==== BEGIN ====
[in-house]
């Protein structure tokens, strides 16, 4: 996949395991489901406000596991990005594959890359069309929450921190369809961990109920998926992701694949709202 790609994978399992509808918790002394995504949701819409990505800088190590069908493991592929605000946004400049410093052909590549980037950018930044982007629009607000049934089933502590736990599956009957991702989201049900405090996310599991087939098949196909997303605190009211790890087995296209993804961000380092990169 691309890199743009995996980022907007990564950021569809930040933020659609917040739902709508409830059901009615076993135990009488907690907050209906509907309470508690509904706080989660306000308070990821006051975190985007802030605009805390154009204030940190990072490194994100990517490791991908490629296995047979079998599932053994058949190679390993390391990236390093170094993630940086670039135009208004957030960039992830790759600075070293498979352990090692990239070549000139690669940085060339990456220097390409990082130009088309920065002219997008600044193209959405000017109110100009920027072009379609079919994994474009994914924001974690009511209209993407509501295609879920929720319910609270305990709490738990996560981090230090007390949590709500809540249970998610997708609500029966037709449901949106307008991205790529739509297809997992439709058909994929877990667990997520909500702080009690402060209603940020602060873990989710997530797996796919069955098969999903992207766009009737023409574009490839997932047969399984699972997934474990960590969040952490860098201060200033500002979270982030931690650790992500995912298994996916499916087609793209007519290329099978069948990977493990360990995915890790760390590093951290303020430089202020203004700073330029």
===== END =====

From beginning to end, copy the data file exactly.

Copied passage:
[in-house]
């Protein structure tokens, strides 16, 4: 996949395991489901406000596991990005594959890359069309929450921190369809961990109920998926992701694949709202 790609994978399992509808918790002394995504949701819409990505800088190590069908493991592929605000946004400049410093052909590549980037950018930044982007629009607000049934089933502590736990599956009957991702989201049900405090996310599991087939098949196909997303605190009211790890087995296209993804961000380092990169 691309890199743009995996980022907007990564950021569809930040933020659609917040739902709508409830059901009615076993135990009488907690907050209906509907309470508690509904706080989660306000308070990821006051975190985007802030605009805390154009204030940190990072490194994100990517490791991908490629296995047979079998599932053994058949190679390993390391990236390093170094993630940086670039135009208004957030960039992830790759600075070293498979352990090692990239070549000139690669940085060339990456220097390409990082130009088309920065002219997008600044193209959405000017109110100009920027072009379609079919994994474009994914924001974690009511209209993407509501295609879920929720319910609270305990709490738990996560981090230090007390949590709500809540249970998610997708609500029966037709449901949106307008991205790529739509297809997992439709058909994929877990667990997520909500702080009690402060209603940020602060873990989710997530797996796919069955098969999903992207766009009737023409574009490839997932047969399984699972997934474990960590969040952490860098201060200033500002979270982030931690650790992500995912298994996916499916087609793209007519290329099978069948990977493990360990995915890790760390590093951290303020430089202020203004700073330029």